Dr. Klein emphasizes that the match should be for the dog’s entire life. “What no one wants is relinquishing a dog because of factors like a change in income, a move or change in home or apartment, or the development of an allergy by a member of the family.” Although it’s a difficult decision, on the rare occasion you can’t find the right match, Dr. Klein advises it might be wiser to consider not acquiring a dog rather than bringing one home only to relinquish it for rescue.
Are There Tips for Choosing a Dog If You Have Allergies?
Once you’ve narrowed your choices, your job still isn’t done. Just because a breed matches your lifestyle and is considered “hypoallergenic,” it doesn’t mean it’s the right one for you. According to Dr. Klein, since every person is an individual, every allergic response will be different. “Where one person may have an allergic reaction to a Poodle, they may not be allergic to an American Hairless Terrier. Only one-on-one contact experience will be the defining factor.”
Therefore, it’s important to physically interact with your chosen breed before you acquire a puppy. Only by petting and being near a given breed can you determine how much you will react, if at all. In addition, you might have to try several different “hypoallergenic” dog breeds as you search for your match because one breed may produce less of a reaction than another. Dr. Klein advises first narrowing down your choices, then having the allergic person spend time with a puppy or adult of each breed on the list. He also suggests doing this at different times to see if there is any significant difference in the allergic response. “There may be one breed that stands out,” according to Dr. Klein. “Or possibly, none will make a difference.” You might even visit a local dog show to ask owners about their experience with the breed and if they would permit you to interact with their dog.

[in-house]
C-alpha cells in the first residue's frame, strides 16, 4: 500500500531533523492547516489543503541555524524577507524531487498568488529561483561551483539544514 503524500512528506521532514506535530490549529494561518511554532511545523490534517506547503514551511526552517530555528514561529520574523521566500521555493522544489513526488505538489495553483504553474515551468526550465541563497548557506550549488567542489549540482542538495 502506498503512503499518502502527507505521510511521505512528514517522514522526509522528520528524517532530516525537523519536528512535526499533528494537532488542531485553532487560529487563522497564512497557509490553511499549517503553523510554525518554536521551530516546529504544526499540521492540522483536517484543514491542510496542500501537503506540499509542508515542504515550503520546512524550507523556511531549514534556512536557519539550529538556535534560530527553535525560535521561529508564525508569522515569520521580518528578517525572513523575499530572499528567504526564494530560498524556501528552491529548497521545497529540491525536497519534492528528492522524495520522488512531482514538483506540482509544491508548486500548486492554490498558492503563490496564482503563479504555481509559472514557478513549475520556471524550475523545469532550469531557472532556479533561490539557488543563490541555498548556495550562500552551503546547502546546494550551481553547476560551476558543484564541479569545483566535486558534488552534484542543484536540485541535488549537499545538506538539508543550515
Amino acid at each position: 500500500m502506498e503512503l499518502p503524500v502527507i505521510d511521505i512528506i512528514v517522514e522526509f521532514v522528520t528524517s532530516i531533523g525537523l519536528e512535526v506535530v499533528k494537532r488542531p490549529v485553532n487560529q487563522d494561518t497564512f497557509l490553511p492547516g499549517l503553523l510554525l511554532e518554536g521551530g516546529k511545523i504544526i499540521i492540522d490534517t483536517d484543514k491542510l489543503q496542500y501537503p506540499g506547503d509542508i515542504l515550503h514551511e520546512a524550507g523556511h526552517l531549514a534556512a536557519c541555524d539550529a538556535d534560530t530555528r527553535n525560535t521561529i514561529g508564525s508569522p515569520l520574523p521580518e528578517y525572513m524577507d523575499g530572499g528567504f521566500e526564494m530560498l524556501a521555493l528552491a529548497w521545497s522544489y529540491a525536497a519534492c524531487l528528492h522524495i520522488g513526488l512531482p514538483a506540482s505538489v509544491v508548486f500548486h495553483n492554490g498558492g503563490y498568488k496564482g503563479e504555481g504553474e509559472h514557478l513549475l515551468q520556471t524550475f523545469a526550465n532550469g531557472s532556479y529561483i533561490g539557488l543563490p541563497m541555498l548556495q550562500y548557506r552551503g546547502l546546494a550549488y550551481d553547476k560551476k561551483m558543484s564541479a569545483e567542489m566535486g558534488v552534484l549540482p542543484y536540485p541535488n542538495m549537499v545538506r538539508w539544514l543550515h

How Can You Reduce Dog Allergens?
Regardless of the breed you choose, once you bring your dog home there are steps you can take to lessen the severity of your allergy symptoms. First, you can start to allergy-proof your household. Pet allergens are tiny and lightweight, so they easily stick to curtains, furniture, carpets, and bedding. Minimize those surfaces in your home. For example, use blinds rather than curtains and have hardwood or linoleum floors rather than carpets.
Second, Dr. Klein suggests frequent vacuuming of your floors and furniture. Consider using a machine with a high-efficiency particulate air (HEPA) filter. Also, launder any fabrics your dog comes in contact with, such as his bed, as often as you can. In addition, keep your dog off the furniture and out of your bedroom, and install a home air filtration system designed to reduce allergens.
Whenever you touch your dog, be sure to wash your hands afterward to keep allergens off your skin. It’s also important to keep your dog well groomed. Dr. Klein says, “Frequent bathing and grooming may reduce the amount of dander that accumulates.” If possible, ask somebody else in the family to do the grooming, so you don’t suffer a reaction. And consider having your dog brushed outside to minimize getting additional dander in your home. Alternatively, use the services of a professional groomer.
Finally, there are many medications available to ease allergy symptoms like itchy eyes or a stuffy nose. Consult with your doctor about suitable treatments. It may also be helpful to see an allergist for immunotherapy which is the use of allergy shots to build tolerance to dogs over time. Even if you have an allergy, with the use of medical intervention and the above recommendations, a dog could become a beloved member of your household.